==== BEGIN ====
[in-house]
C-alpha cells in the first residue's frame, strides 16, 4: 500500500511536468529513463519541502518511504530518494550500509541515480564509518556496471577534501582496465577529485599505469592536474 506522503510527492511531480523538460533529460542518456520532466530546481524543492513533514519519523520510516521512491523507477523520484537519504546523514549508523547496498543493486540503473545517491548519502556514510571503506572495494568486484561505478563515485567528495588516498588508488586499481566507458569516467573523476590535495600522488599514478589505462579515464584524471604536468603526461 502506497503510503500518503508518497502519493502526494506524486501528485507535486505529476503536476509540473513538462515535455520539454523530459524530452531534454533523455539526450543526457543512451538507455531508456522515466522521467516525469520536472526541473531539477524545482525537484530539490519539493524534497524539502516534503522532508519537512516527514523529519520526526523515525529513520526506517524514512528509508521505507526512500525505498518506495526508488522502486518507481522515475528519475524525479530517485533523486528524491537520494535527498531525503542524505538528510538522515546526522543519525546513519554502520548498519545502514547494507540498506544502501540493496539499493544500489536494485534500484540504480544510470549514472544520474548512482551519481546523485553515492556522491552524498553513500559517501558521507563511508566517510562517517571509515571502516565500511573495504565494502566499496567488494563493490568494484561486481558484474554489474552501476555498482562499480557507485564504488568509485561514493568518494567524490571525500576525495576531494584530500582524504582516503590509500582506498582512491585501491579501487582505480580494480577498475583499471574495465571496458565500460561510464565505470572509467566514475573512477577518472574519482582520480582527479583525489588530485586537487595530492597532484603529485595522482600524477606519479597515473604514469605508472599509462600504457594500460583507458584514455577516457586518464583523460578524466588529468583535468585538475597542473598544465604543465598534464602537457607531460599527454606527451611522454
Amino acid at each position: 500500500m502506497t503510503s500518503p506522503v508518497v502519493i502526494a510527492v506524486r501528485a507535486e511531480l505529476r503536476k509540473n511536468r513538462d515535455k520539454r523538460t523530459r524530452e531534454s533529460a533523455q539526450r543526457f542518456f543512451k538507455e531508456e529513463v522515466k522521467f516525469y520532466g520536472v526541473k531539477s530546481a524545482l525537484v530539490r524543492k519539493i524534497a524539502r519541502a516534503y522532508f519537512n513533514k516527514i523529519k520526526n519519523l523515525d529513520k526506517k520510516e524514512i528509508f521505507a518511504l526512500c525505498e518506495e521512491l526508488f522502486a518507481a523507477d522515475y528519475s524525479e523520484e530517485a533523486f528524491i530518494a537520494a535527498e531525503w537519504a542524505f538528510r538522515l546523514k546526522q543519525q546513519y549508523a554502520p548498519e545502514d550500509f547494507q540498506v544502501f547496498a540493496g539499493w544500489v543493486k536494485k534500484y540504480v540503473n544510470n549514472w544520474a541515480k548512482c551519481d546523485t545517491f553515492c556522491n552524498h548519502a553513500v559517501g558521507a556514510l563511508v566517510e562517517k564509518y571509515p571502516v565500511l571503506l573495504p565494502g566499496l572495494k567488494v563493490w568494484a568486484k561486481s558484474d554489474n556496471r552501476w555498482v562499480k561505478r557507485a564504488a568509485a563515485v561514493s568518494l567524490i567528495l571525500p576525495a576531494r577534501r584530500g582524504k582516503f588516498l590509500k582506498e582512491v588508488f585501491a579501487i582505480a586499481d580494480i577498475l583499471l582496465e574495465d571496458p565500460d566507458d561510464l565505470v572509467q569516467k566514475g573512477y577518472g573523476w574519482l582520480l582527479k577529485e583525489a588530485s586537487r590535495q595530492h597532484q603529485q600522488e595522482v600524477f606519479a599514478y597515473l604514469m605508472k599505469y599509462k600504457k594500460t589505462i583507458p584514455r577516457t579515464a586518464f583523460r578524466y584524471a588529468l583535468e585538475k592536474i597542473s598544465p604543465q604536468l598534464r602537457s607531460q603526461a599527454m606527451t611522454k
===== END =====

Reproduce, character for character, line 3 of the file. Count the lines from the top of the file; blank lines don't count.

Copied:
Amino acid at each position: 500500500m502506497t503510503s500518503p506522503v508518497v502519493i502526494a510527492v506524486r501528485a507535486e511531480l505529476r503536476k509540473n511536468r513538462d515535455k520539454r523538460t523530459r524530452e531534454s533529460a533523455q539526450r543526457f542518456f543512451k538507455e531508456e529513463v522515466k522521467f516525469y520532466g520536472v526541473k531539477s530546481a524545482l525537484v530539490r524543492k519539493i524534497a524539502r519541502a516534503y522532508f519537512n513533514k516527514i523529519k520526526n519519523l523515525d529513520k526506517k520510516e524514512i528509508f521505507a518511504l526512500c525505498e518506495e521512491l526508488f522502486a518507481a523507477d522515475y528519475s524525479e523520484e530517485a533523486f528524491i530518494a537520494a535527498e531525503w537519504a542524505f538528510r538522515l546523514k546526522q543519525q546513519y549508523a554502520p548498519e545502514d550500509f547494507q540498506v544502501f547496498a540493496g539499493w544500489v543493486k536494485k534500484y540504480v540503473n544510470n549514472w544520474a541515480k548512482c551519481d546523485t545517491f553515492c556522491n552524498h548519502a553513500v559517501g558521507a556514510l563511508v566517510e562517517k564509518y571509515p571502516v565500511l571503506l573495504p565494502g566499496l572495494k567488494v563493490w568494484a568486484k561486481s558484474d554489474n556496471r552501476w555498482v562499480k561505478r557507485a564504488a568509485a563515485v561514493s568518494l567524490i567528495l571525500p576525495a576531494r577534501r584530500g582524504k582516503f588516498l590509500k582506498e582512491v588508488f585501491a579501487i582505480a586499481d580494480i577498475l583499471l582496465e574495465d571496458p565500460d566507458d561510464l565505470v572509467q569516467k566514475g573512477y577518472g573523476w574519482l582520480l582527479k577529485e583525489a588530485s586537487r590535495q595530492h597532484q603529485q600522488e595522482v600524477f606519479a599514478y597515473l604514469m605508472k599505469y599509462k600504457k594500460t589505462i583507458p584514455r577516457t579515464a586518464f583523460r578524466y584524471a588529468l583535468e585538475k592536474i597542473s598544465p604543465q604536468l598534464r602537457s607531460q603526461a599527454m606527451t611522454k